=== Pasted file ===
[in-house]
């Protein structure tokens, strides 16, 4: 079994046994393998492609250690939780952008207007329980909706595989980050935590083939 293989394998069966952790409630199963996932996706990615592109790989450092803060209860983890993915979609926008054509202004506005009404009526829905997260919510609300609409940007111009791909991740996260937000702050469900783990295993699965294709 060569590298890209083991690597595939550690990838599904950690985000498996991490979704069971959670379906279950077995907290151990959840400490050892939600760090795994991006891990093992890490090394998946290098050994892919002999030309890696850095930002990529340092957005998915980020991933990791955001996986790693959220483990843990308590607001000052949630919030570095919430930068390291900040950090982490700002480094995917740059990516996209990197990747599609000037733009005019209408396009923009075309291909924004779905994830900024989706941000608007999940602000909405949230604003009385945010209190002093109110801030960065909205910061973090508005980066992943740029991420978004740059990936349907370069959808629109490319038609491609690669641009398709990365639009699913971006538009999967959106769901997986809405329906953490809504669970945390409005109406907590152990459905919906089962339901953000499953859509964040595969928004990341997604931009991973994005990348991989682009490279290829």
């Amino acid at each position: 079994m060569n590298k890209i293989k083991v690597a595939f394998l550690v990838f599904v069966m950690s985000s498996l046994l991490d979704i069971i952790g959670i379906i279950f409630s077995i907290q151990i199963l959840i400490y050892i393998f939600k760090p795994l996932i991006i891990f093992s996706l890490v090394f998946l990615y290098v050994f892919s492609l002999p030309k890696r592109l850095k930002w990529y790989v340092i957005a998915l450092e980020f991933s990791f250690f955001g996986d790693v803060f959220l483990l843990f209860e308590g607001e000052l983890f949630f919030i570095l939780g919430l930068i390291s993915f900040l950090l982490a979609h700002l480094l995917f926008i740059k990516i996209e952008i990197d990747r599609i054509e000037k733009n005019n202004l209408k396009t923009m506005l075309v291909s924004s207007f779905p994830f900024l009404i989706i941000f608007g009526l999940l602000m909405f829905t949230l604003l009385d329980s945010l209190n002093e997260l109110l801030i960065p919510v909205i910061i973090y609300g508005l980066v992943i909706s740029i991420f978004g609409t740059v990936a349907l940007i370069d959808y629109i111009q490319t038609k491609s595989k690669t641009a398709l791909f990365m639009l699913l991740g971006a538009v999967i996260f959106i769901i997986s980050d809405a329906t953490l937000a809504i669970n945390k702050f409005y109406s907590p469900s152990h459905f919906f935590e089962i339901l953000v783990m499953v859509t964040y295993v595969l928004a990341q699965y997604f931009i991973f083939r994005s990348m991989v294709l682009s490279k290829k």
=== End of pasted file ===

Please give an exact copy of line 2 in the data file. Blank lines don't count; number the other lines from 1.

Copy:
């Protein structure tokens, strides 16, 4: 079994046994393998492609250690939780952008207007329980909706595989980050935590083939 293989394998069966952790409630199963996932996706990615592109790989450092803060209860983890993915979609926008054509202004506005009404009526829905997260919510609300609409940007111009791909991740996260937000702050469900783990295993699965294709 060569590298890209083991690597595939550690990838599904950690985000498996991490979704069971959670379906279950077995907290151990959840400490050892939600760090795994991006891990093992890490090394998946290098050994892919002999030309890696850095930002990529340092957005998915980020991933990791955001996986790693959220483990843990308590607001000052949630919030570095919430930068390291900040950090982490700002480094995917740059990516996209990197990747599609000037733009005019209408396009923009075309291909924004779905994830900024989706941000608007999940602000909405949230604003009385945010209190002093109110801030960065909205910061973090508005980066992943740029991420978004740059990936349907370069959808629109490319038609491609690669641009398709990365639009699913971006538009999967959106769901997986809405329906953490809504669970945390409005109406907590152990459905919906089962339901953000499953859509964040595969928004990341997604931009991973994005990348991989682009490279290829």